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Van Vliet N.,Center for International Forestry Research | Gomez J.,Fundacion Science International | Quiceno-Mesa M.P.,Fundacion Science International | Escobar J.F.,Fundacion Science International | And 3 more authors.
International Forestry Review | Year: 2015

Most countries in the Amazon have no clear policy frameworks to provide a legal path for sustainable wildlife management (SWM), including the commercial use of bushmeat. In Colombia, despite efforts to provide more local autonomy in the management of natural resources and the openness towards the sustainable use of wildlife since the 1970s, there are still a number of legal and technical impediments that need to be addressed. In this research, we first compiled evidence of the current illegal trade of bushmeat to justify the need to clarify legal frameworks regulating the activity. Then, we explore the opportunities for legal commercial hunting by rural communities and highlight current bottlenecks. Finally, we report on lessons learnt from past initiatives of sustainable bushmeat use in the country. In our conclusion, we provide some practical recommendations to promote the sustainable use of wildlife, clarify the definition of commercial use for subsistence purposes and legalize sustainable local bushmeat trade by rural communities. Source


Van Vliet N.,Center for International Forestry Research | Cruz D.,Fundacion Science International | Quiceno-Mesa M.P.,Fundacion Science International | De Aquino L.J.N.,Federal University of Amazonas | And 3 more authors.
Ecology and Society | Year: 2015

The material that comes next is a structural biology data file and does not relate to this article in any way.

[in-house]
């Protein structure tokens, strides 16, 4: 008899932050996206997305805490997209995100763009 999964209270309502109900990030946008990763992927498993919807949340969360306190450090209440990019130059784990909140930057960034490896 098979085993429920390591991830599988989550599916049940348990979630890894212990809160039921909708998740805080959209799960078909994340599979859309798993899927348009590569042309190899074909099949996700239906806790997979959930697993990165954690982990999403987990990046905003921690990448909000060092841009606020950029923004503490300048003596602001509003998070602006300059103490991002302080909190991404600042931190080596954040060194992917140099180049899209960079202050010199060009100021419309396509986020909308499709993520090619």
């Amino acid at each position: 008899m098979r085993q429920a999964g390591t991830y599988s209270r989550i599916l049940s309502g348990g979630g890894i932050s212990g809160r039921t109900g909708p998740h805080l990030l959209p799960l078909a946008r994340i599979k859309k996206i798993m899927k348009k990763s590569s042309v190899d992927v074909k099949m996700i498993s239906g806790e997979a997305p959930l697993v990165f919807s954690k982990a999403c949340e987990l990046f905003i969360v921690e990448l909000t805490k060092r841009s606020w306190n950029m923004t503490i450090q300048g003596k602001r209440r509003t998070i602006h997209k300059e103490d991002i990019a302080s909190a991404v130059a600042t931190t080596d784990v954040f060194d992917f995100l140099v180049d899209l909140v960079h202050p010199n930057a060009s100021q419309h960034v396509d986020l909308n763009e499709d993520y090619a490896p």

Most bushmeat studies in the Amazon region focus on hunting patterns of indigenous populations in rural settings. Our study describes the existence of urban hunters in medium-sized towns. Using a variety of data collection methods, we describe the main socioeconomic characteristics of urban hunters in Benjamin Constant and Atalaia do Norte, Brazil. We analyze the patterns and motivations of urban hunters as well as the type of prey harvested and quantities traded. All interviewed hunters are caboclos, people of mixed Brazilian indigenous and European origins from rural areas who now live in urban and peri-urban areas. Living in these more populated spaces allows these hunters better market options for their harvest and allows them to alternate hunting with other economic activities. Only 29% of the interviewed hunters relied solely on hunting. In total, 11.6 tons of bushmeat were harvested (of which 97% was traded) by four hunters during the monitoring period (60 days). The most hunted species were terecay (Podocnemis unifilis), curassow (Crax sp.), paca (Cuniculus paca), and tapir (Tapirus terrestris). The ratio of bushmeat sold to that consumed, as well as the level of participation in the bushmeat market chain, allowed us to differentiate between specialized and diversified hunters. Specialized hunters sell 81% of the bushmeat caught to known wholesalers in the city. Diversified hunters sell 21% of their total catch to families, neighbors, or friends directly as fresh meat, avoiding intermediaries. For all hunters, hunting localities are associated with peri-urban roadways that are easily reached by motorbike or bicycle from the hunters’ houses in the urban areas or city fringes. Our results show that urban hunters in medium-sized towns exemplify how traditional hunting systems can be adapted in the face of globalization, by living close to the market, at relatively manageable distances from hunting grounds, and using modern methods of transportation and communication to bypass law enforcement. © 2015 by the author(s). Source

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